Aspen: Saad reckons Doctor Feelgood is back in the house
Despite recent plunges in the share price, and concerns about debt, CEO says operations are healthy
Aspen’s shares have steadied since plunging as much as 50% on the release of the pharma company’s interim results two weeks ago. But the stock has a long way to climb before recouping even this year’s losses, and is trading at less than a quarter of its all time highs. Back then, the market embraced CEO Stephen Saad’s entrepreneurial empire building. Now the market is anxious about Aspen’s debt levels, its acquisitive business model, and its high level of working capital. Stephen Saad explains:
[On working capital] we were at 50% at the half, but for the full-year we expect it to be 90-100% so what that assumes is a contraction in working capital. The biggest component of the working capital is that we think there could be shortages of [blood thinner] heparin. We can always sell the product down if we’re wrong but if there is a shortage in the market I’d rather come back and say: we had stock to cover because the cost of being out of stock is so high.
So you’ve got to balance it: do I hold stock or do I not hold stock, give these analysts a lovely working capital cycle but in six months’ time I come back and say: sorry, we mis-called all of this but as a result we’re out of stock and our turnover’s down?
You’re waiting to complete the sale of your infant milk business, and you’ve said that nothing is being sold on a fire sale basis, but were you not disappointed to offload it, especially given that at one point it seemed like a strategic growth driver for the company?
We actually went out in January 2018 and said we’re doing a strategic review of our milk business. People say “you’ve got such a complex business, have you got the bandwidth?” Well, what is the reality: we were very comfortable with the SA milk business but the rest of the business carried a lot of risk for us because we were subscale and I don’t know that we had the capabilities to manage [it].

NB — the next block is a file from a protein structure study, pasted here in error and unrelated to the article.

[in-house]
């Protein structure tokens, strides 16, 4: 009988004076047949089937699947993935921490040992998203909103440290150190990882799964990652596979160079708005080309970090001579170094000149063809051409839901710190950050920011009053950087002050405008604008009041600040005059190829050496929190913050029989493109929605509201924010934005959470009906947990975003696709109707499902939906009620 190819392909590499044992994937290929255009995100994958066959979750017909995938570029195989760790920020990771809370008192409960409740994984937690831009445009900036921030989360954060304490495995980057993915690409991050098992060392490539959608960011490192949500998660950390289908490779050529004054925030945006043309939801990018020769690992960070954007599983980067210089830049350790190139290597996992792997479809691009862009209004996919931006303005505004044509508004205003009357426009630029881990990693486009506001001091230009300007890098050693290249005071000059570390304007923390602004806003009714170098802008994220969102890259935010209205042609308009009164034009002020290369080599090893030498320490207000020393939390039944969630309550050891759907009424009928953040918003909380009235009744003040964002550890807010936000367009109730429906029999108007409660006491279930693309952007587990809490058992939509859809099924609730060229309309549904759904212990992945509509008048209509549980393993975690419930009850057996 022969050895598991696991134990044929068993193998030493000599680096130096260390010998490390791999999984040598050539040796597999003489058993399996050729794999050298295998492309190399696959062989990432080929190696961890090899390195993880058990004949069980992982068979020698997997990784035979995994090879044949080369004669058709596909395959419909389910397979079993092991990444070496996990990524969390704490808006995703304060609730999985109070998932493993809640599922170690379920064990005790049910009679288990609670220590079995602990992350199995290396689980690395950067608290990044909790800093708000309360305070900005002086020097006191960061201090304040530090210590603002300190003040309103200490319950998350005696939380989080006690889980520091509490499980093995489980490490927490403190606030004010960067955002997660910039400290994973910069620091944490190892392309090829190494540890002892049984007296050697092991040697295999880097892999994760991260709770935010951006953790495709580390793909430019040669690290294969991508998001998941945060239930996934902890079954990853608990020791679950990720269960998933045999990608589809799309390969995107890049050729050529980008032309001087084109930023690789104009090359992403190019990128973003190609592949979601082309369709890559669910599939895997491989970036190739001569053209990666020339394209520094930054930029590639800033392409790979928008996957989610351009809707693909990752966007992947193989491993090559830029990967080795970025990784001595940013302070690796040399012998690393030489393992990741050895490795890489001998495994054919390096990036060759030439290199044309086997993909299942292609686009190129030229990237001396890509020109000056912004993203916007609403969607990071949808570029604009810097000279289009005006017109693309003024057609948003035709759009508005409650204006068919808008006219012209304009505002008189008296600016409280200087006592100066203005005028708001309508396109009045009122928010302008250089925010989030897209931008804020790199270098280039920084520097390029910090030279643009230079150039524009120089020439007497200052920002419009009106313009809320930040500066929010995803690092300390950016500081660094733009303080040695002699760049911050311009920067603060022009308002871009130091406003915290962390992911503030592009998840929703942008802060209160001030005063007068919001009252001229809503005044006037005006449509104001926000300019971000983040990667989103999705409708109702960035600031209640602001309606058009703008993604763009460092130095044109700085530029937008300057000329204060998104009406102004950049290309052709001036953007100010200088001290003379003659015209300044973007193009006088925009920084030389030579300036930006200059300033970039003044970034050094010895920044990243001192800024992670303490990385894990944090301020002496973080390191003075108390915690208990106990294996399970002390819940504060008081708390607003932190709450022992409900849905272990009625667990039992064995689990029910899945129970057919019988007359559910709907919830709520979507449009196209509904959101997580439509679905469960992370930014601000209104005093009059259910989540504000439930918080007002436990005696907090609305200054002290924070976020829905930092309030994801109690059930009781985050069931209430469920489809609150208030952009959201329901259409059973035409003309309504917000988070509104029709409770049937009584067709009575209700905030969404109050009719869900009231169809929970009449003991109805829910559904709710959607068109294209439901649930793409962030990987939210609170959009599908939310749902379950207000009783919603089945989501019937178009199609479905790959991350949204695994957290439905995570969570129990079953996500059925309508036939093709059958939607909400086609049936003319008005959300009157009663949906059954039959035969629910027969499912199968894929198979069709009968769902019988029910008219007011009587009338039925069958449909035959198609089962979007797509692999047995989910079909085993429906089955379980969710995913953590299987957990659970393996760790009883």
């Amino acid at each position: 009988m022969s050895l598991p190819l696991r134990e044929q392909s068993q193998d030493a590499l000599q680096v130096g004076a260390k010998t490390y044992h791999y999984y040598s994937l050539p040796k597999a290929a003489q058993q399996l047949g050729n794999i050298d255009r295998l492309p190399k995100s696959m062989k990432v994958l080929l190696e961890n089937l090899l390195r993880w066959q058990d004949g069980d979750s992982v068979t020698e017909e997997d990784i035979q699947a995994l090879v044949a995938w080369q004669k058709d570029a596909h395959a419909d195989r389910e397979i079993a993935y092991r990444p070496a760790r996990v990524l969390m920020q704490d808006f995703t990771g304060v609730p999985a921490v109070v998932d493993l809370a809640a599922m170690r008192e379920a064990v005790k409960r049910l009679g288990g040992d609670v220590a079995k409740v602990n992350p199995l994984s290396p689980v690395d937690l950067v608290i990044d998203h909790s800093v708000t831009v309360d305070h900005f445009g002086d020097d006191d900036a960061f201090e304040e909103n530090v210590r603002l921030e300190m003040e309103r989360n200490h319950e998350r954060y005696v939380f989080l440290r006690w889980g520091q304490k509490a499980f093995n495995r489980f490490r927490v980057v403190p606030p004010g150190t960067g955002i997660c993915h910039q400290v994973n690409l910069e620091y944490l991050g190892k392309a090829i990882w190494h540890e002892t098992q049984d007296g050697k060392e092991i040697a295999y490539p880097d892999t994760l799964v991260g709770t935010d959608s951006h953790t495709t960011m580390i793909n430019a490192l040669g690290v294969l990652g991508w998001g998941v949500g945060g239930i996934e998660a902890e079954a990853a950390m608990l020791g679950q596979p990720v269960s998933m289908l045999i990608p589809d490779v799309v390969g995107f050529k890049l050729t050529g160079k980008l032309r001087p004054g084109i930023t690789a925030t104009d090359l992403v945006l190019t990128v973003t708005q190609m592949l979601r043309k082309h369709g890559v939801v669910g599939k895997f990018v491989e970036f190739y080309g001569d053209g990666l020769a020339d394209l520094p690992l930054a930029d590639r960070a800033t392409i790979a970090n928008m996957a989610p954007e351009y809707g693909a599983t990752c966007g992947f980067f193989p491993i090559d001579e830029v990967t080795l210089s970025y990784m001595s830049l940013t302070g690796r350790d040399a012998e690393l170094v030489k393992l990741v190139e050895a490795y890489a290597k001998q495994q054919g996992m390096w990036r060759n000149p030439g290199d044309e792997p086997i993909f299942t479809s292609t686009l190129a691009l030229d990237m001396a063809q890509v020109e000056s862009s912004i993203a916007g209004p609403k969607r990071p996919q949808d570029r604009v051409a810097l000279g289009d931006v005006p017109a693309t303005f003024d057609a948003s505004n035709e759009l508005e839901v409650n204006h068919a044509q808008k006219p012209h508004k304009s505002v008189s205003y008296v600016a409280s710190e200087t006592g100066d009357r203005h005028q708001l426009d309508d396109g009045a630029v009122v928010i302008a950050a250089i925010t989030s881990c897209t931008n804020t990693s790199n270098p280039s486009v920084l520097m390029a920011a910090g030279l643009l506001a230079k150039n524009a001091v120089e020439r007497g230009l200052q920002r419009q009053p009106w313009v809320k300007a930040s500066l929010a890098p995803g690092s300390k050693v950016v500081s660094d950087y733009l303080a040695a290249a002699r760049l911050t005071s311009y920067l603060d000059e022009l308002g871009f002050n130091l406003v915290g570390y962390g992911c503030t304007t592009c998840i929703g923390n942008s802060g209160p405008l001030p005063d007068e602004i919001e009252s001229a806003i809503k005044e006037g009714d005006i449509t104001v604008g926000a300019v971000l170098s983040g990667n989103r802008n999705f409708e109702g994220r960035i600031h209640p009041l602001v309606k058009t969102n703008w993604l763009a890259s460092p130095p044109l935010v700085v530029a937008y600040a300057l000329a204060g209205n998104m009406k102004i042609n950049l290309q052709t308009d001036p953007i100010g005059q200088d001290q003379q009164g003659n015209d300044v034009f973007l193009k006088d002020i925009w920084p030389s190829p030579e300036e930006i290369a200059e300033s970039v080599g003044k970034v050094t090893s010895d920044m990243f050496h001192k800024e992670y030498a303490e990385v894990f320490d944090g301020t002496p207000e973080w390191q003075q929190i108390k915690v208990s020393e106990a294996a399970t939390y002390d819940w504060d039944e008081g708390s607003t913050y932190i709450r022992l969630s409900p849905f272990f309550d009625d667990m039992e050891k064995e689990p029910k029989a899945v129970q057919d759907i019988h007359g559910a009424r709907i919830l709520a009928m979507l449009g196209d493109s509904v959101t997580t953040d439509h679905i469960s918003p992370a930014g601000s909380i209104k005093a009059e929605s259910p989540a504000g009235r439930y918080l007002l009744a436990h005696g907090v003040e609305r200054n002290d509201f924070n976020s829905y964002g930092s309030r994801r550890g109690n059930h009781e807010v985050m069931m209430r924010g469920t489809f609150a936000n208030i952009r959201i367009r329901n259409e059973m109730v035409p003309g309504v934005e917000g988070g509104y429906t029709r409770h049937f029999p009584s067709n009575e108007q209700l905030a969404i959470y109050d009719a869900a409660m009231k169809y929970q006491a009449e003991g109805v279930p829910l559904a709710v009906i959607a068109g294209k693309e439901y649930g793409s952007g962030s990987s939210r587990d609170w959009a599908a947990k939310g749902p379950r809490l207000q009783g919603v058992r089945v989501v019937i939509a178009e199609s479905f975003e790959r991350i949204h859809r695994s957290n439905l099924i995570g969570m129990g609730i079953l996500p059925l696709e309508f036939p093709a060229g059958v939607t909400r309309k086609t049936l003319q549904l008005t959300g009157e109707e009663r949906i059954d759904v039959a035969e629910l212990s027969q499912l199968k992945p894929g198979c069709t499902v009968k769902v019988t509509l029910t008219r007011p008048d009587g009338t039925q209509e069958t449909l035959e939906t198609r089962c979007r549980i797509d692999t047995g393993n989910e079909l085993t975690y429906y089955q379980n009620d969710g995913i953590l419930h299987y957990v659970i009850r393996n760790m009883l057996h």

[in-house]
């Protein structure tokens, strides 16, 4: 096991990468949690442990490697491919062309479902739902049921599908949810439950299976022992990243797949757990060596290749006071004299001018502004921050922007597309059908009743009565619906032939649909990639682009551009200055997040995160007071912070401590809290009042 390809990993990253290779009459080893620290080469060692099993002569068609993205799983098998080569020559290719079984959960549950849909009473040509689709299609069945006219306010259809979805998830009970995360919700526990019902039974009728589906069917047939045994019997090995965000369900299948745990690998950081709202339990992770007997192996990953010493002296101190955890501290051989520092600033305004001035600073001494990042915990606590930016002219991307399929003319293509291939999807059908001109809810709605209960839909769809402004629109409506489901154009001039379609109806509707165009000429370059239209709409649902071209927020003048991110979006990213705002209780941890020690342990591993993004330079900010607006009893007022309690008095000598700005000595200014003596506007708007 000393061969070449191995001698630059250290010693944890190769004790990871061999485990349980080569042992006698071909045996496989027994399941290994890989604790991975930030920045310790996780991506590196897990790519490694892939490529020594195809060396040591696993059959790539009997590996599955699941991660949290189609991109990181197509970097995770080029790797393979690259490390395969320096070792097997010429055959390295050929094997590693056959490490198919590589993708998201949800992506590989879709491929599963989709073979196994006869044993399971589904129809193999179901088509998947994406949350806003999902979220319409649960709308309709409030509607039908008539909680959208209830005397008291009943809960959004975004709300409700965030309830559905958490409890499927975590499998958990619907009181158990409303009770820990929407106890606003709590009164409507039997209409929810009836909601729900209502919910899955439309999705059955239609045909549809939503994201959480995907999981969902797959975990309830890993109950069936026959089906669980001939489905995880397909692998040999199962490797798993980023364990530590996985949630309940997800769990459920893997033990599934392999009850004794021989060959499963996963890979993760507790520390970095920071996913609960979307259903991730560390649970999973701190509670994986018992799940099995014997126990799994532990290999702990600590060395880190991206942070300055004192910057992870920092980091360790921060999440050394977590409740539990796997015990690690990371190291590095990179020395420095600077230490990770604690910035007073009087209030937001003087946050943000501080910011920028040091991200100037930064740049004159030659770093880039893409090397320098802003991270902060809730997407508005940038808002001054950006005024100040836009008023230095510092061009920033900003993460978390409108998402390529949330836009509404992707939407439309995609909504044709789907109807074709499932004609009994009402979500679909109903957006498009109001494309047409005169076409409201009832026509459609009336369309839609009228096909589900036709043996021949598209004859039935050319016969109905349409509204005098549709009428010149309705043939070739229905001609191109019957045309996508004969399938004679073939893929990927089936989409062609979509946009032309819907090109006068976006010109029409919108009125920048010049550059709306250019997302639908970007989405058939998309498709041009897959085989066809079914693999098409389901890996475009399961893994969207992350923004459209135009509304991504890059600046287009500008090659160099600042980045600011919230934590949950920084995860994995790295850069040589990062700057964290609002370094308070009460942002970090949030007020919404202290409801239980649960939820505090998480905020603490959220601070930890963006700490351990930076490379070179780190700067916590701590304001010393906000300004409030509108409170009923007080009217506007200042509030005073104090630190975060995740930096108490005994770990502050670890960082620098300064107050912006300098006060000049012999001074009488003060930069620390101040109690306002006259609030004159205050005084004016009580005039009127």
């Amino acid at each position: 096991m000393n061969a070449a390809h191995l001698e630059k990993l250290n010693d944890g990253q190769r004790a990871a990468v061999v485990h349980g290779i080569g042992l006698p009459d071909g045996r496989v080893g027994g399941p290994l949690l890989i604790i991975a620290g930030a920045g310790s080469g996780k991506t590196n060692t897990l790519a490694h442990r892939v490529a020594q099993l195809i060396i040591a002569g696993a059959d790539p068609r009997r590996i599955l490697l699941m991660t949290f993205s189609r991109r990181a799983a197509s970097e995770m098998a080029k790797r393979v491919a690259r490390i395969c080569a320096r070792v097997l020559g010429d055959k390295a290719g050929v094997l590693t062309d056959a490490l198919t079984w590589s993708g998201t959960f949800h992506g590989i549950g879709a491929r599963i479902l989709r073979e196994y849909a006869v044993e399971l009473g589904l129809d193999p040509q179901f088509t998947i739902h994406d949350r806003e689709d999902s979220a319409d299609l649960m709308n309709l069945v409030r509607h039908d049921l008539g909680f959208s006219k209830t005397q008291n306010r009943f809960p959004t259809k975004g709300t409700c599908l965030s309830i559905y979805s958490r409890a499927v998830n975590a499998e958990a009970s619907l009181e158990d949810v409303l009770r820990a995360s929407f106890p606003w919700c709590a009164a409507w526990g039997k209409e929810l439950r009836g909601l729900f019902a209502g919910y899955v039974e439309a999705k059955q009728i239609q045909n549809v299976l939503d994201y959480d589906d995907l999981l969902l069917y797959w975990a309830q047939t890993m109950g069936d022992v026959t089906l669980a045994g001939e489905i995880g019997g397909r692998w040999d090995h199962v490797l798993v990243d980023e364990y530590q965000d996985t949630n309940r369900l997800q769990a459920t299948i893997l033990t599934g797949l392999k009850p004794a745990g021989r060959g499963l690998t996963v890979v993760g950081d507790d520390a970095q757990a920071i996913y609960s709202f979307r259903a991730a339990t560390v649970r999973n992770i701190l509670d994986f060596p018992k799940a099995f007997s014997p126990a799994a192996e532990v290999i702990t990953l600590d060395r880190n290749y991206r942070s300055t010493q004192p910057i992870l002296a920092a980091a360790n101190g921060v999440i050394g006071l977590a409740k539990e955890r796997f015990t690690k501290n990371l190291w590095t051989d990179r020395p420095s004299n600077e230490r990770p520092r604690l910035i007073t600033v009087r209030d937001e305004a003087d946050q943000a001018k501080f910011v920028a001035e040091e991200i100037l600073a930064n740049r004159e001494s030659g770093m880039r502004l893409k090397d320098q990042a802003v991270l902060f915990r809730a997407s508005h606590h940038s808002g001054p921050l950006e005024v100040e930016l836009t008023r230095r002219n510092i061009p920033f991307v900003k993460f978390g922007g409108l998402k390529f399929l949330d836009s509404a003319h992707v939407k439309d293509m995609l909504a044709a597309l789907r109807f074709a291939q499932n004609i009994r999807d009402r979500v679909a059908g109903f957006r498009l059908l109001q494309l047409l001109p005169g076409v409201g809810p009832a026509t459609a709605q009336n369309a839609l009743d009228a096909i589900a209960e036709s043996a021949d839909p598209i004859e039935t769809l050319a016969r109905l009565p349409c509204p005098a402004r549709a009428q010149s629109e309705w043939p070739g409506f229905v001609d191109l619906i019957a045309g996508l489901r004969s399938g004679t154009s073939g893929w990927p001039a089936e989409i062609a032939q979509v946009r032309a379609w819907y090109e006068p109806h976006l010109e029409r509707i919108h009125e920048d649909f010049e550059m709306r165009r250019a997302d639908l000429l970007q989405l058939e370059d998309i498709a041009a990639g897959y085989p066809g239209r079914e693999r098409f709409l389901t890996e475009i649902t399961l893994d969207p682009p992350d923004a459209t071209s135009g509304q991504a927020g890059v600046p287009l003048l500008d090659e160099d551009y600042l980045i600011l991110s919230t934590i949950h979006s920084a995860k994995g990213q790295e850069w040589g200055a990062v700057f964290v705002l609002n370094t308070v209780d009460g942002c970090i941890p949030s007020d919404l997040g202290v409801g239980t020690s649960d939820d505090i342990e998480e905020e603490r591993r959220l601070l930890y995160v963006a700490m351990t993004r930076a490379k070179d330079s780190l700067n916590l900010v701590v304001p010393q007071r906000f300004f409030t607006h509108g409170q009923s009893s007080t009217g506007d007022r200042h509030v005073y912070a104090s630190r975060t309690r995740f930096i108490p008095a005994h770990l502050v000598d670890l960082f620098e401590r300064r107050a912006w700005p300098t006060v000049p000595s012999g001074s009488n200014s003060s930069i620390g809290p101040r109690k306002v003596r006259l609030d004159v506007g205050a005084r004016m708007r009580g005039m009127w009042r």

Aside from SA we’re battling. And what did we do well there? We did very well out of what we do in a supply chain and that supply chain got us registrations in China, where they’re going from a one to two child policy, which is where there was perceived to be a lot of value ... but I don’t know that we’ve got the formula to crack it and there’s worse things in life than paying R3bn for a business and selling it for R12bn.
What we have demonstrated over and over again is that everything we have sold is at substantially more than we bought it. We’re at an inflection point but we couldn’t sell assets two years ago, they weren’t ready – we hadn’t got a Chinese licence for the milks. We know that when we bought these things there were parts we had to sell otherwise we would have had too much debt. Beyond too much debt, and even if we sell the milk business and get within all the acceptable bands, we still need to de-lever a lot more in order to be acquisitive which is where I think we’re strong.
How much more debt would you have to reduce in order to be acquisitive again, and why would you want to make more acquisitions?
We’d be comfortable if we got our debt below three times multiples, so without losing earnings you’d have to reduce the debt by another R6-R8bn. So we would now have more targeted acquisitions: we look at ourselves and say, OK, we’ve set up these [businesses] around the globe, but actually to be more effective in Europe and with players there that are sitting with sales teams of four or five times our size, have we got scale to compete sustainably? Second, the Aspen business is very dependent on volume growth and volume tends to come out of emerging markets.
How about the strength of the Aspen business model?
We’ve tested our model globally, we’ve definitely got the right strategy on products, and why do I say that? Because our gross margins have improved. You go through the rest of pharma in our industry and you will see that their margins are under enormous pressure. Our model isn’t imploding.
Do you feel you still have the confidence of the investor community?
I can only talk about our major shareholders and there’s nobody that has even raised those type of comments to me. I’ve been through this a few times, but at the end of the day, we’ve seen the industry for what it is and where it was going and maybe what we haven’t been credited with is where we took this business. If we hadn’t made these acquisitions I’d be having a very different discussion with the investor community as to why our profitability is going nowhere.